Attila, Verdi’s ode to Italy (one of them), made its world première in Venice to huge bursts of patriotic feeling. “You can have the universe, but leave Italy for me!” exclaimed the Roman general Ezio, and the audience erupted. Small wonder: the opera appeared at the height of the Risorgimento, when Italy was in the process of unifying into one state. Indeed, from Odabella’s insistence that Italian women will die for their country to Attila’s quotation of Caesar as he dies, the entire opera is a hymn of praise to the Italian peninsula. Attila’s sentiments were aptly conveyed at the Deutsche Oper Berlin’s concert performance in the Philharmonie. Led by Pinchas Steinberg, the performance was an evening of great operatic fun.

Attila is a very straightforward story. The great Hun has just sacked Aquileia and taken captive a number of warrior women, led by the princess Odabella (whose father he has just killed). Impressed by Odabella’s courage, Attila offers her anything she wants. She asks for his sword, which he gives her. Meanwhile, the general Ezio attempts to parley with Attila, asking to be granted Italy in return for joining forces with the barbarians. This does not work out, and Ezio spends the rest of his time lamenting the fall of Rome. Foresto, Odabella’s lover, manages to be everywhere at once (as befits the Heroic Romantic Tenor), yet never accomplishes anything, and Odabella plots revenge for her father’s death, all while being haunted by his spirit. Pope Leo makes an entrance, too, and we get to witness the creation of Venice. Everyone but Attila and the pope spend the entire evening shifting their loyalties and alliances, until at last, Odabella kills Attila and Italy is saved.

Starring Roberto Tagliavini in the title role, with an excellent supporting cast, the evening was a smashing success. Attila is not a subtle opera in the slightest: the music is loud, fervent and martial, the characters hysterical, the chorus raucous. Yet not once did the performance reach the over-the-top outrageousness that so often stereotypes Italian opera. The singers gave it their all, and they carried the night. Tagliavini, stepping in at the last moment for the indisposed Erwin Schrott, sang with a deep, smooth voice, at once powerful and beautiful. His Attila came off as somewhat pompous before mellowing into a man with very real fears and desires. His Roman counterpart, the general Ezio, was sung by Dalibor Jenis. Jenis was the vocal match of Tagliavini, with a smooth, textured baritone. His voice is somewhat gravelly, which lends it an intensity that brought across the proud warrior very nicely. The famous scene in which Ezio offers to join forces with Attila in return for Italy was a gorgeous vocal mixture of light and dark, as the two deep voices wove together to form a luscious aural tapestry.

The opera’s other warrior is the soprano Odabella, the daughter of the king of the recently sacked Aquileia. Liudmyla Monastryska sang her with all the intensity of an Italian Valkyrie, her huge and supple voice ringing ever higher and more powerful. Monastryska’s soprano is rich and beautiful, and she used it to grand effect. In the Act III ensemble, she had four particularly high notes, and each was successively louder than the one before. Odabella wants revenge and she will have it, and with Monastryska it was entirely believable. Her love interest, Foresto, sung by Massimo Giordano in crystal-clear tones, seemed to love his role as subordinate to this driven woman. His aria about the creation of a new city, Venice, was beautiful: the sadness of loss and hope for the future filled Giordano’s voice, and his silvery tone filled the hall. He was amply backed up by the orchestra and chorus of the Deutsche Oper, who managed never to drown him (or any of the others) out, despite the loudness of the music. As Pope Leo, Ante Jerkunica was stentorian and full of Christian doom. As the slave, Uldino, Jörg Schörner sang with a light, lyrical voice. Together, the voices were rich and strong and beautiful, but sadly, Verdi did not give them the chance to portray a range of emotions.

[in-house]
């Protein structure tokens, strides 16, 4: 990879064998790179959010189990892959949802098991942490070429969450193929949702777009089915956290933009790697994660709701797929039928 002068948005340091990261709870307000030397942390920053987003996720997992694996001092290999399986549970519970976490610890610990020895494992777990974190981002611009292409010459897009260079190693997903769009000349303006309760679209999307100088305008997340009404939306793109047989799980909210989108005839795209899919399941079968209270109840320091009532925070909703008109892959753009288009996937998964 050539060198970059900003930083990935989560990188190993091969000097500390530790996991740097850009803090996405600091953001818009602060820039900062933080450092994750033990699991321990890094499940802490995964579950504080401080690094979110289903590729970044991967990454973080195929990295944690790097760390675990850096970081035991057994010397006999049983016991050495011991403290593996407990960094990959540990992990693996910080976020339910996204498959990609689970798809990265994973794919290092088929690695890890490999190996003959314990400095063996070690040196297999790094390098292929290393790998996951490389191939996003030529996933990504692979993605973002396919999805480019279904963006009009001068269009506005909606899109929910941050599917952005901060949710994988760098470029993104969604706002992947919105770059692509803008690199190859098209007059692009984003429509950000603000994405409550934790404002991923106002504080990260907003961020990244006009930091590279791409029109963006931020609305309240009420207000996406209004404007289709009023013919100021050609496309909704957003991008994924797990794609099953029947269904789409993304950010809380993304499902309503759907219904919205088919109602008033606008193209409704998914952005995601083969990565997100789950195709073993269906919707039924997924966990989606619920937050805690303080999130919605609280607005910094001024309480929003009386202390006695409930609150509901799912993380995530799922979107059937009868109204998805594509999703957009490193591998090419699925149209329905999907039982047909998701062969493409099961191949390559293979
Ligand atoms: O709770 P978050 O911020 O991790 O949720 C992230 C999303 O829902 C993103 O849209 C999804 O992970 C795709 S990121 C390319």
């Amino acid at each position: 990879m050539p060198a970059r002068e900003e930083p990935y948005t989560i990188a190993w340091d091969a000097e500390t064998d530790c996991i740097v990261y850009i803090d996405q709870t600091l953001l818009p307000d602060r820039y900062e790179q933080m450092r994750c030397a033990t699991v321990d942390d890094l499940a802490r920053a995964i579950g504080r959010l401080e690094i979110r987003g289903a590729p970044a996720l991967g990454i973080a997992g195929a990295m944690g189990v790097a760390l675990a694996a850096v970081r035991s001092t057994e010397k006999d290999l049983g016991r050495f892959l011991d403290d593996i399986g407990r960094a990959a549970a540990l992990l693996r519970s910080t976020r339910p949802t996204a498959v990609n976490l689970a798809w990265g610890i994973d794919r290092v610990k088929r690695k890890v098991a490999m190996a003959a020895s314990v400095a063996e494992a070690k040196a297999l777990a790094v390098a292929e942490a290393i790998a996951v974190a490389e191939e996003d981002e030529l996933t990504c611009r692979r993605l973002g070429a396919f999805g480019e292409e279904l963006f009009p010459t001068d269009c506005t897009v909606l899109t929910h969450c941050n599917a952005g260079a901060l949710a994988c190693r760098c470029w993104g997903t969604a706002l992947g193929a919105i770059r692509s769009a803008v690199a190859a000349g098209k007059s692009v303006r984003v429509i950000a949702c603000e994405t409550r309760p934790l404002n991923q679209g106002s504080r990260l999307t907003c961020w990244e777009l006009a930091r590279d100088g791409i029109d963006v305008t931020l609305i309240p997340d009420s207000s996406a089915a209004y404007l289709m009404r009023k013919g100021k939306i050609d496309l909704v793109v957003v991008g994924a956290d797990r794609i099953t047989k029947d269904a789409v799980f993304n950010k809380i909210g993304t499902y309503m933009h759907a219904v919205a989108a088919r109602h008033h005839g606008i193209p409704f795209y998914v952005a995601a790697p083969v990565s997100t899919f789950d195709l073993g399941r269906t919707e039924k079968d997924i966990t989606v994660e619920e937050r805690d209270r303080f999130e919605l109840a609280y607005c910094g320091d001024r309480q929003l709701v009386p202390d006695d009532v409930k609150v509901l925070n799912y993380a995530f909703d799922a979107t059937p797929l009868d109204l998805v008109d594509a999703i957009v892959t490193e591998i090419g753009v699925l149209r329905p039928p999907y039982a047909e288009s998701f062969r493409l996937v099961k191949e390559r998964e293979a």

Attila premièred at the Teatro La Fenice in Venice in 1846, during the Risorgimento, and though the critics were quick to point out its flaws, audiences at the time loved it. The music runs full steam ahead, an almost breathless pace with very little time to stop and let the characters grapple with their situations. There is no emotional shift to the music, giving it an air of constant charge. This is a shame, as the characters would do well with a little fleshing out. Perhaps this was the librettists’ intention: to let the music tell the story. Or perhaps Verdi did not state his intentions clearly enough to the two librettists, Francesco Maria Piave and Temistocle Solera, the man behind the libretto for Nabucco. Nabucco this opera is not, but it is rollicking good fun. The cast of the Deutsche Oper’s Attila performance delivered a powerful performance of patriotic ideals, and they did it with all their hearts. And that is what mattered.